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The Activity Director's Office
The NCCAP Page
The National Certification Council
for Activity Professionals
Our Mission:  The National Certification
Council for Activity Professionals is a
credentialing body, which sets standards and
criteria to ensure that those we serve have
optimal life experiences
Music: "The Entertainer" furnished by Heart and Soul Music "Providing Quality Music for Nursing Homes"
Why Become NCCAP Certified?

1. Federal Law, OBRA, states that an activity department must
be directed by a "qualified professional." One of the ways to
become qualified is to become a Certified Activity

2. NCCAP certification is recognized by HCFA (Health Care
Financing Administration) as an organization that certifies
activity professionals who work specifically with the elderly.

3. NCCAP certification assures administrators and surveyors
that you have met certain professional standards to become

4. Many administrators will only hire activity professionals
who are already certified.

5. Some administrators offer a higher salary to a certified

6. Become NCCAP certified so others will know that you are
nationally qualified and giving quality activity service to


May derive from a wide variety of curricula: Social Work,
Recreation, Education, and Business degrees. These are a
few of the educational backgrounds that represent our
certified members.

Activity work experience with elderly populations, where at
least 50% are 55+ years of age. Some volunteer work with
elderly clients may be applied.

Current education (within past 5 years): workshops,
seminars, college courses that keep the activity professional
abreast of present trends. NCCAP's Body of Knowledge
contains 27 areas of education with many subheadings that
are applicable.

May include: advising a group, working one to one, teaching a
class, conducting workshops, publishing professional
articles, supervising students and/or managing 5 or more
activity staff persons.

The cost of being certified initially ranges from $45 to $65
depending upon the level. Renewal is required every two
years with 20-40 hours of continuing education and a fee of

For further information visit
The Holiday’s Aren’t for Sissies!
Kathy Hughes, ADC
NCCAP President

It’s the “holiday season” the time when activity professionals have to
balance their career and family like a fine tuned acrobat. We not only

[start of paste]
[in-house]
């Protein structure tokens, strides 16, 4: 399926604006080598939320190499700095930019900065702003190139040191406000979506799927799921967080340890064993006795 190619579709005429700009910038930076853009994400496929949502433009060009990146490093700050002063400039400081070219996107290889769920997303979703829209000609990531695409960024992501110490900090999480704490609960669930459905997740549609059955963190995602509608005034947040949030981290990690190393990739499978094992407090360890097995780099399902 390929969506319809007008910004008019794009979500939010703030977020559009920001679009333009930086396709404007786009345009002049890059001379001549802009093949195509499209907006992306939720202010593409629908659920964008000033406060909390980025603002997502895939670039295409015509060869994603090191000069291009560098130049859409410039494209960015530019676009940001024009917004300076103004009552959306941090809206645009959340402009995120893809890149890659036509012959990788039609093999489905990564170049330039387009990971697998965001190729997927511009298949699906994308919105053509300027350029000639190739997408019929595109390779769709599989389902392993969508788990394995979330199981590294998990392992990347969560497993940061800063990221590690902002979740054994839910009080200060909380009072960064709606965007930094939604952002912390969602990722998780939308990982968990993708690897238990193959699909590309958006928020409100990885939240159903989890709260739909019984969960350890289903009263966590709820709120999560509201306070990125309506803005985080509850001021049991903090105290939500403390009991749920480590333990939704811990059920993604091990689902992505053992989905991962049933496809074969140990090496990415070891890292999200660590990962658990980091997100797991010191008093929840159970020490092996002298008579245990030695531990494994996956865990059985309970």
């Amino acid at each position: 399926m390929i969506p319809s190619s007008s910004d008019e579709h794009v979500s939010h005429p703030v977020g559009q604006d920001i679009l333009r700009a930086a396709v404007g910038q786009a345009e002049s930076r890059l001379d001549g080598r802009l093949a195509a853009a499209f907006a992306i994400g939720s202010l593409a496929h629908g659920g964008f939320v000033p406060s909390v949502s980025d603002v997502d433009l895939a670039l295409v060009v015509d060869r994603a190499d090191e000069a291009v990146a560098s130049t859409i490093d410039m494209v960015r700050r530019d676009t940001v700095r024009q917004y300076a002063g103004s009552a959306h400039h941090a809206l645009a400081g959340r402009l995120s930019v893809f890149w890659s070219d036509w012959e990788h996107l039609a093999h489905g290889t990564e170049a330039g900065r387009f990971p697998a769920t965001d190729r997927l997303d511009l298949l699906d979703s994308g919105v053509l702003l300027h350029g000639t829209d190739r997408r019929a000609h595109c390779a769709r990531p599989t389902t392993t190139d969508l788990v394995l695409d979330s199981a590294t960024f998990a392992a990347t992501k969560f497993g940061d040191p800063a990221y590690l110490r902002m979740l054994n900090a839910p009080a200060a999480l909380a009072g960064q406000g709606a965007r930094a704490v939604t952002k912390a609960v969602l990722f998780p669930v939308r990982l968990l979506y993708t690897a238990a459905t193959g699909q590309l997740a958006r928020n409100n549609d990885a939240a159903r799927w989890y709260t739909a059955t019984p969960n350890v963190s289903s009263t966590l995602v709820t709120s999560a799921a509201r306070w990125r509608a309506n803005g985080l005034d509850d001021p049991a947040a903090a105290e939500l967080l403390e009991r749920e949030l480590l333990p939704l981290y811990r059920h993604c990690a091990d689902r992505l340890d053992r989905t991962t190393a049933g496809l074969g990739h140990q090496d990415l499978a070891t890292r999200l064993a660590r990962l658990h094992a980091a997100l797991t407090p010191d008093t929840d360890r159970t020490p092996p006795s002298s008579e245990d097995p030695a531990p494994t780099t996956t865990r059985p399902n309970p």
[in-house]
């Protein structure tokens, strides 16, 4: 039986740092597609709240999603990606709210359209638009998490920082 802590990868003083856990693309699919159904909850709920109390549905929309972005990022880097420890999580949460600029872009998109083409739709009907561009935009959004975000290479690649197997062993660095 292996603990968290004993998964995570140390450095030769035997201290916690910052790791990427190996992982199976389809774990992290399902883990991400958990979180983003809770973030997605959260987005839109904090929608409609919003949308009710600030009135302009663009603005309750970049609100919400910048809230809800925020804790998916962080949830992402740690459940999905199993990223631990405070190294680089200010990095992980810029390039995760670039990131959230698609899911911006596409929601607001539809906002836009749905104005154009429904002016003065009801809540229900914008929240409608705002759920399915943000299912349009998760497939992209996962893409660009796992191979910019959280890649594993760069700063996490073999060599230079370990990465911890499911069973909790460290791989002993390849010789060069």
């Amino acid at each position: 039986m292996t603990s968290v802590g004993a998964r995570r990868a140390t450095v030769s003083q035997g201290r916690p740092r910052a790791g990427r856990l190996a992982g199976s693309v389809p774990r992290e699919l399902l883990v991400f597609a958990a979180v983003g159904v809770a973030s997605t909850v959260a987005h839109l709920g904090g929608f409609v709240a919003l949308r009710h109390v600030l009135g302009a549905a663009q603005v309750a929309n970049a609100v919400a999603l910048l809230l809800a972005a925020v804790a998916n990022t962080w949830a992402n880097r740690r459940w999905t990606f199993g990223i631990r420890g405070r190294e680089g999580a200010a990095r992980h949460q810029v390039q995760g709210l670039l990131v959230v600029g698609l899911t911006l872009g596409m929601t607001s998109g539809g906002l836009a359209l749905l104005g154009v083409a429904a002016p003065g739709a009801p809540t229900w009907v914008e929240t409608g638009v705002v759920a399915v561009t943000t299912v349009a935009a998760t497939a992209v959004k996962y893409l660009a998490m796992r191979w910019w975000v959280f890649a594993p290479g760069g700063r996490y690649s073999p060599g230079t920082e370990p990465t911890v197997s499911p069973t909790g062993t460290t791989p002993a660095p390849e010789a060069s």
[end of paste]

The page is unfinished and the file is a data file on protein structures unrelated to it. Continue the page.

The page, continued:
juggle the resident’s enjoyment of all their holiday traditions, but also
our family’s holiday traditions often integrating both. Community groups
that have lain in wait all year to celebrate with your residents and
families that need your time and attention as well. When we look back,
on January 6th we see that we once again did the impossible and we
put all the decorations back in their storage boxes to wait patiently until
the next time that their services are needed. (Just like those community

We rarely take time for ourselves to enjoy the season and we tend to
assure everyone that they will have fabulous memories of their holiday
celebrations. At the end of it all we remember all the things that we
could have done and think about next year. It’s time to think about how
we can start to empower others so that we can actually plan to have a
few moments for ourselves. It’s important that we celebrate some
traditions of our own for the holidays.

Consider taking just one day for yourself. Plan one day off during the
season to pamper you. Spend the time doing something that you enjoy
doing. If you enjoy shopping, do so in your PJ’s with a cup of coffee and
the Internet, if your passion is to decorate your house enjoy that tradition
with holiday music and a day of quiet meditation. Many find solace in
just staring at their tree with a nice glass of wine or beverage of choice.
Baking cookies and wrapping presents may be your idea of relaxation.
Going to a spa for a relaxing massage or going out to lunch with a few
friends may be the way that you want to celebrate “Your Holi-Day”.

The hardest part of being able to enjoy the season is to learn how to
delegate all that needs to be done. The second hardest part is to try to
convince those Community groups to come in after the 25th of
December. We are constantly amazed that they will not consider coming
in after that date. So take some time to come up with ways that they can
celebrate with your residents after the holiday season. Groups need
some direction from you to be able to see that their group can come and
visit in January. Plan ahead with some ideas that may include coming
on a weekend and make snowmen around the facility or to have a chili
cook off for the residents. There are many ways to plan an event for the
many weeks after the holidays.

Whatever you decide to do, remember that you do a great job and that
you need to find some holiday memories for yourself. It’s the time of
year that means so much to many people, but the most important
person needs to find that spirit as well.
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